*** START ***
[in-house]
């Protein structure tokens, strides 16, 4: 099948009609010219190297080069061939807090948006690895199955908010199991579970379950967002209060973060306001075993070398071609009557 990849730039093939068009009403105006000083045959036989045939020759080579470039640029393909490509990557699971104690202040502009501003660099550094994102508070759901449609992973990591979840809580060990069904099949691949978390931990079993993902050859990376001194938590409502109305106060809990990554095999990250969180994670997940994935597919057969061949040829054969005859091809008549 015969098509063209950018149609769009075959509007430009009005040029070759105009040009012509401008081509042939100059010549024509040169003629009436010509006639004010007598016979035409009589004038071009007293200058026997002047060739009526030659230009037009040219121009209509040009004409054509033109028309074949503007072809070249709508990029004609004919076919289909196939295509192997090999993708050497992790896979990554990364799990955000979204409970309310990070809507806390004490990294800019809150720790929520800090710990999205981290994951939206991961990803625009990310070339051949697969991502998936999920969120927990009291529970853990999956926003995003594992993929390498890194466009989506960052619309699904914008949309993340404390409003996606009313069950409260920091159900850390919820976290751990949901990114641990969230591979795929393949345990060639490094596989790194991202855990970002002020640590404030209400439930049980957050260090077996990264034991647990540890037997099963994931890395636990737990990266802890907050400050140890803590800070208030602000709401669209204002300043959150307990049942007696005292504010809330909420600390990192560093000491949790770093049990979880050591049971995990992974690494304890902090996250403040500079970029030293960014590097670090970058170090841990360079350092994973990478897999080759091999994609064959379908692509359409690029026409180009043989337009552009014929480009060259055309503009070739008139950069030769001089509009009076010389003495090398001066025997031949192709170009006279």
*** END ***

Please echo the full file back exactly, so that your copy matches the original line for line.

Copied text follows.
[in-house]
């Protein structure tokens, strides 16, 4: 099948009609010219190297080069061939807090948006690895199955908010199991579970379950967002209060973060306001075993070398071609009557 990849730039093939068009009403105006000083045959036989045939020759080579470039640029393909490509990557699971104690202040502009501003660099550094994102508070759901449609992973990591979840809580060990069904099949691949978390931990079993993902050859990376001194938590409502109305106060809990990554095999990250969180994670997940994935597919057969061949040829054969005859091809008549 015969098509063209950018149609769009075959509007430009009005040029070759105009040009012509401008081509042939100059010549024509040169003629009436010509006639004010007598016979035409009589004038071009007293200058026997002047060739009526030659230009037009040219121009209509040009004409054509033109028309074949503007072809070249709508990029004609004919076919289909196939295509192997090999993708050497992790896979990554990364799990955000979204409970309310990070809507806390004490990294800019809150720790929520800090710990999205981290994951939206991961990803625009990310070339051949697969991502998936999920969120927990009291529970853990999956926003995003594992993929390498890194466009989506960052619309699904914008949309993340404390409003996606009313069950409260920091159900850390919820976290751990949901990114641990969230591979795929393949345990060639490094596989790194991202855990970002002020640590404030209400439930049980957050260090077996990264034991647990540890037997099963994931890395636990737990990266802890907050400050140890803590800070208030602000709401669209204002300043959150307990049942007696005292504010809330909420600390990192560093000491949790770093049990979880050591049971995990992974690494304890902090996250403040500079970029030293960014590097670090970058170090841990360079350092994973990478897999080759091999994609064959379908692509359409690029026409180009043989337009552009014929480009060259055309503009070739008139950069030769001089509009009076010389003495090398001066025997031949192709170009006279």